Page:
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Prospectus

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HUM Lecture Japanese Film

Course
2020-2021

Admission requirements

Not applicable.

Description

This course takes a two-pronged approach to the study of Japanese film. On one side is “the canon” – the classic list of Japanese films esteemed by critics and frequently featured in university courses like this one. On the other side are “pop” films – cult movies, B-pictures, and blockbusters that were popular with the average Japanese moviegoer throughout the decades. Through assigned readings and weekly film screenings of both canonic and cult films, we will examine the reflexive role cinema played in Japan’s changing socio-political identity during the 20th and early 21st centuries, while at the same time positioning Japanese cinema vis-à-vis filmmaking traditions from Hollywood and other national cinemas.

Course objectives

Through lectures, film viewings and writing assignments, students will learn to:

  • Recognize the work of important filmmakers, genres, and movements in the history of Japanese cinema; and to critically think about the place of such works in the broader socio-historical context of modern Japan

  • Analyze cinema’s role as both a reflection and a creative agent of Japanese cultural identity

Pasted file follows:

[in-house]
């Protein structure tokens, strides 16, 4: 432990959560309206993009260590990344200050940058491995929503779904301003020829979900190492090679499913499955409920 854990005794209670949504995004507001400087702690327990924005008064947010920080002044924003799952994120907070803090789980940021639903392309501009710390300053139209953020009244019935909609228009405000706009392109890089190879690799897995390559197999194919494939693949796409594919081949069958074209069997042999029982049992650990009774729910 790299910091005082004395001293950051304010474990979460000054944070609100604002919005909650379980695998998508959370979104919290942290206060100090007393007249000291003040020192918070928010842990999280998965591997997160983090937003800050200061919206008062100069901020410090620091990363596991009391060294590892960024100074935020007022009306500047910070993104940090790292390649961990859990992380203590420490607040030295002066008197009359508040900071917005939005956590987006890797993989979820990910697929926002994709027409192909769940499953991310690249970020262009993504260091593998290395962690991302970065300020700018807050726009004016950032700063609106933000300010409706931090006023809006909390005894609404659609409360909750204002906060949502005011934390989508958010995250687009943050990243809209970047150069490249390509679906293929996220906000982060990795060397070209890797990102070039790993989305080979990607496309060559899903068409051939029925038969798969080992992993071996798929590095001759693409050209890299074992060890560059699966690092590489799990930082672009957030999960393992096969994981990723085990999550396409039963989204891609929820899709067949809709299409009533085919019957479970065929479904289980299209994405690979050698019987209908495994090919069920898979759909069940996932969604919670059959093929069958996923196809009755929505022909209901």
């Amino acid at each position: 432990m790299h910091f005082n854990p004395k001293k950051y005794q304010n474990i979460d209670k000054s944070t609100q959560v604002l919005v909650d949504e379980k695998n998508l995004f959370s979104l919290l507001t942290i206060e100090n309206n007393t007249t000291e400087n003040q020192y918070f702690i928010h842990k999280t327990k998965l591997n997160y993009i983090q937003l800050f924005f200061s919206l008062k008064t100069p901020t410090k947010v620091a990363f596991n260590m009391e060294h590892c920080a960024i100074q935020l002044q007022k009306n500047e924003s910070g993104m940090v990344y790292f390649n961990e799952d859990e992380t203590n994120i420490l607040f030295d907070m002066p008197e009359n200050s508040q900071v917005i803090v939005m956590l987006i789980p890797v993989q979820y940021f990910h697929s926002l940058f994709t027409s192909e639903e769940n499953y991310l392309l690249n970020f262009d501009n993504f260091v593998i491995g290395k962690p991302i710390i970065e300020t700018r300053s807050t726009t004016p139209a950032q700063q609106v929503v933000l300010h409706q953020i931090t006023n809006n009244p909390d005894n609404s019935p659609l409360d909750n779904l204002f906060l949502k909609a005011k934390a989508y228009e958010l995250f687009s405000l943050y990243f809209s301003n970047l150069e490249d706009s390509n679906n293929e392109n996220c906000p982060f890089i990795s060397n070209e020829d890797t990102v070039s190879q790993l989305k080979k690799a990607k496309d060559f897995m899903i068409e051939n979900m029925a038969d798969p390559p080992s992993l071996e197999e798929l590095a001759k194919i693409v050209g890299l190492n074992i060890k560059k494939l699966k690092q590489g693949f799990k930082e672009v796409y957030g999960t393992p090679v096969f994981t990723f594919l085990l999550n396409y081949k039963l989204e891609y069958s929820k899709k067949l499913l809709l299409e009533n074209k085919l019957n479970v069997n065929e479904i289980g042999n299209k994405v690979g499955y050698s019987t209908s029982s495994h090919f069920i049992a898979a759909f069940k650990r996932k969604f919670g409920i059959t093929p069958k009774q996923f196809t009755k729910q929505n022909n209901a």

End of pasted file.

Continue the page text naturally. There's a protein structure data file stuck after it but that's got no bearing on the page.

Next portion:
• Critically evaluate cinematic depictions of traditional Japanese culture (such as the samurai and geisha) and their allegorical meaning(s) for modern movie audiences.

  • Consider the limits and usefulness of the category of “national cinemas” in general and “Japanese cinema” in particular, and engage with Japanese filmic works in terms of both domestic and global markets, audiences, and reception

  • Consider how differences between Japanese films made with an eye to foreign distribution versus films made for popular domestic consumption impact content and production

  • Critically discuss and analyze film, both in written and oral presentation

  • Identify filmmaking techniques and styles using the terminology of film studies

Timetable

Visit MyTimetable.

Mode of instruction

  • Lecture

Assessment method

Assessment

Paper (approximately 2,000 words): 50%
Written Examination with short open questions: 50%

Weighing

The final mark for the course is the weighted average of the paper and the written examination. Students must score a minimum passing mark of 6.0 on the paper to pass the course.

Resit

There will be a 2nd resit deadline for paper submissions.

Inspection and feedback

How and when an exam review will take place will be disclosed together with the publication of the exam results at the latest. If a student requests a review within 30 days after publication of the exam results, an exam review will have to be organized.

Reading list

Sikov, Ed. Film Studies: An Introduction (Film and Culture Series). 2nd ed. (New York: Columbia University Press, 2020).
All other assigned readings will be made available via Brightspace.

Registration

Enrolment through uSis is mandatory.

General information about uSis is available on the website.

Registration Studeren à la carte en Contractonderwijs

Registration Studeren à la carte.
Registration Contractonderwijs.

Contact

Dr. M.E. Crandol

Remarks

Not applicble.